Twenty eight U19 male field hockey players from Sharkia Hockey Club participated in current study with anthropometric data of mean±SD (age=17.57±1.23 years, height=1.71±0.05 meter, body weight=66.05±5.93 kg and body mass index=22.61±1.78 kg/m2). Before testing, all players were fully informed of the study procedures and provided appropriate consent to participate, with consent from the parents. The strength, sprint and change direction tests performed in the mid-season time and all players were train four sessions per week with training tasks of performance involving field hockey specific training.

Measurements

Subjects were tested at the period of midseason and all measurements were conducted over one day. The players warmed up for 20 minutes and then the testing session began with sprint and change of direction tests and followed by strength tests. This battery of tests was selected in order to provide coaches and players with useful information about the training and physical states during the season for field hockey players. Standard anthropometrics height and weight measurements were taken before the warm-up using standard techniques.

Strength tests

There are two tests performed to assess the lower limb strength and power; the vertical jump and standing long jump. During vertical jump test, the player was asked to stand side on to a wall and to reach up with the hand closest to the wall. Keeping the feet flat on the ground, the point of the fingertips was marked or recorded. This was named the standing reach height. The player then was requested to stand away from the wall and to jump vertically as high as possible using both arms and legs to support in projecting the body upwards. Finally, the player was asked to attempt to touch the wall at the highest point of the jump. The difference in distance between the standing reach height and the jump height was the score and the best of three trails was recorded.17 The calculation of peak power was (Peak power (in watts)=78.6xVJ (cm)+60.3x mass (kg)-15.3xheight(cm)-30) used as modified by.26 During the standing long jump, the player was asked to stand on the jump start line and jumping as far as they could. All players were allowed to perform the jumping with use of countermovement and with arms and legs. The standing long jump was recorded in centimeters from the line of takeoff to the back of the heel of the foot landing nearest the jumping line.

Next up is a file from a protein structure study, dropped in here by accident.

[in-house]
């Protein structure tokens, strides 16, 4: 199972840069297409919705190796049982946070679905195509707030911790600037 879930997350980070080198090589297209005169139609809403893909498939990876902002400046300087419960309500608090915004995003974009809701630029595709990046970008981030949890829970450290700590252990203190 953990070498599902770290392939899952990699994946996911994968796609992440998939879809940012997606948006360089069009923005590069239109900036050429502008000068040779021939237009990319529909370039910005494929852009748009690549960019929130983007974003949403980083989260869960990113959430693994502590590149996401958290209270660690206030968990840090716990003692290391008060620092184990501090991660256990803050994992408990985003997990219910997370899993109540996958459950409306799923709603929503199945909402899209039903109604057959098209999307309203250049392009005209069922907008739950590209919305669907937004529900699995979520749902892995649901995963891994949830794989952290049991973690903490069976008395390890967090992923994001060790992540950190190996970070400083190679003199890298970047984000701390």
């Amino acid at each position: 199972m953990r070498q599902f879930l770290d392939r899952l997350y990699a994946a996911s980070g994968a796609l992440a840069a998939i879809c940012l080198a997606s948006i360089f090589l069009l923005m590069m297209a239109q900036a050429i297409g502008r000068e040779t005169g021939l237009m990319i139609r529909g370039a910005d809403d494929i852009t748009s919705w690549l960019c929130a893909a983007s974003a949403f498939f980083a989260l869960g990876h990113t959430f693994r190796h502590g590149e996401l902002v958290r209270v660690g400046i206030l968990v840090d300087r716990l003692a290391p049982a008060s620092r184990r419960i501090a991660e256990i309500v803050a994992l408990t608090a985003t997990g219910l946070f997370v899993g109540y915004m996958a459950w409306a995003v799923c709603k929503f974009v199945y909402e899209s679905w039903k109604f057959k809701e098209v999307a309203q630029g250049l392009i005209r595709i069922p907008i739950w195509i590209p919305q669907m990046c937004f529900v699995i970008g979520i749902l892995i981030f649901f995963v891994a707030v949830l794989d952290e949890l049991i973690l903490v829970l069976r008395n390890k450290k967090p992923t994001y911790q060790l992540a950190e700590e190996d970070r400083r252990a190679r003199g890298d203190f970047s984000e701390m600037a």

Sprint and change of direction tests

The sprint and change direction tests began after a five minutes warm-up jogging followed by stretching and moderate short sprints as a warm-up. The player asked to begin the liner sprint test in standing position behind the starting line and far about 40 cm from. The player asked to run as fast as possible over the total distance of 30 meter. The sprint performances assessed over the distances over 5, 10, 20, 30 meters and were performed on the field hockey pitch as a players run during their training session and matches. The time was recorded for each trial and the best of three trails was recorded. The ability of change direction was measured with (L Run) and 22 meters (zigzag) tests on the field hockey pitch. The player asked to begin the non-liner sprint tests in standing position behind the starting line and far about 40 cm from. The players asked to sprint as fast as possible to complete the total distance of 22 meter zigzag or (L Run) test courses and with multiple change of direction movements at both right and left sides including four changes of directions. The time was recorded for each trial and the best of three trails was used for analysis.27,28

Statistical analyses